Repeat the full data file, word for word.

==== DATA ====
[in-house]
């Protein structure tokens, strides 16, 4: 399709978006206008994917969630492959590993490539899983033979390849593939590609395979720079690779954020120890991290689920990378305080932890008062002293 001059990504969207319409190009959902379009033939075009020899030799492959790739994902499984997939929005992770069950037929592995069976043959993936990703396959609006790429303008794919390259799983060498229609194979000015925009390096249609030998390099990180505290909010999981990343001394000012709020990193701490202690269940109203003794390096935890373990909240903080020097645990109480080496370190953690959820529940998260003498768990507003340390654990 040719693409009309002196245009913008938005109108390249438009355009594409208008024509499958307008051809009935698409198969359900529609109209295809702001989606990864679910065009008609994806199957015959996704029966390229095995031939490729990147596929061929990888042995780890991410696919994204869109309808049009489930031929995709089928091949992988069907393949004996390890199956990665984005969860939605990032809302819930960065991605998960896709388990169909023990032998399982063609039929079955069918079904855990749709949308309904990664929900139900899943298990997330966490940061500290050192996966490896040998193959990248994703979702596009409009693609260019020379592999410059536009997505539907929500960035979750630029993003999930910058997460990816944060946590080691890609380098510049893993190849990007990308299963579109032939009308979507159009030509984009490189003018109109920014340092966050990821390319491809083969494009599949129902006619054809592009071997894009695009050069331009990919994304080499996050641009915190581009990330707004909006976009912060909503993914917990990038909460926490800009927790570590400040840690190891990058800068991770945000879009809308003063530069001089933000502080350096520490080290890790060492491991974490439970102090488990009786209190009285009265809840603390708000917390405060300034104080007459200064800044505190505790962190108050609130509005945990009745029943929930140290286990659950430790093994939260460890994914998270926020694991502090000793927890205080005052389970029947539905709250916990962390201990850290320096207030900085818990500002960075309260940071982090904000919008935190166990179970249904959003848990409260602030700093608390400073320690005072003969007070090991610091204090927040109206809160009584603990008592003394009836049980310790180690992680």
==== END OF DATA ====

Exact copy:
[in-house]
């Protein structure tokens, strides 16, 4: 399709978006206008994917969630492959590993490539899983033979390849593939590609395979720079690779954020120890991290689920990378305080932890008062002293 001059990504969207319409190009959902379009033939075009020899030799492959790739994902499984997939929005992770069950037929592995069976043959993936990703396959609006790429303008794919390259799983060498229609194979000015925009390096249609030998390099990180505290909010999981990343001394000012709020990193701490202690269940109203003794390096935890373990909240903080020097645990109480080496370190953690959820529940998260003498768990507003340390654990 040719693409009309002196245009913008938005109108390249438009355009594409208008024509499958307008051809009935698409198969359900529609109209295809702001989606990864679910065009008609994806199957015959996704029966390229095995031939490729990147596929061929990888042995780890991410696919994204869109309808049009489930031929995709089928091949992988069907393949004996390890199956990665984005969860939605990032809302819930960065991605998960896709388990169909023990032998399982063609039929079955069918079904855990749709949308309904990664929900139900899943298990997330966490940061500290050192996966490896040998193959990248994703979702596009409009693609260019020379592999410059536009997505539907929500960035979750630029993003999930910058997460990816944060946590080691890609380098510049893993190849990007990308299963579109032939009308979507159009030509984009490189003018109109920014340092966050990821390319491809083969494009599949129902006619054809592009071997894009695009050069331009990919994304080499996050641009915190581009990330707004909006976009912060909503993914917990990038909460926490800009927790570590400040840690190891990058800068991770945000879009809308003063530069001089933000502080350096520490080290890790060492491991974490439970102090488990009786209190009285009265809840603390708000917390405060300034104080007459200064800044505190505790962190108050609130509005945990009745029943929930140290286990659950430790093994939260460890994914998270926020694991502090000793927890205080005052389970029947539905709250916990962390201990850290320096207030900085818990500002960075309260940071982090904000919008935190166990179970249904959003848990409260602030700093608390400073320690005072003969007070090991610091204090927040109206809160009584603990008592003394009836049980310790180690992680």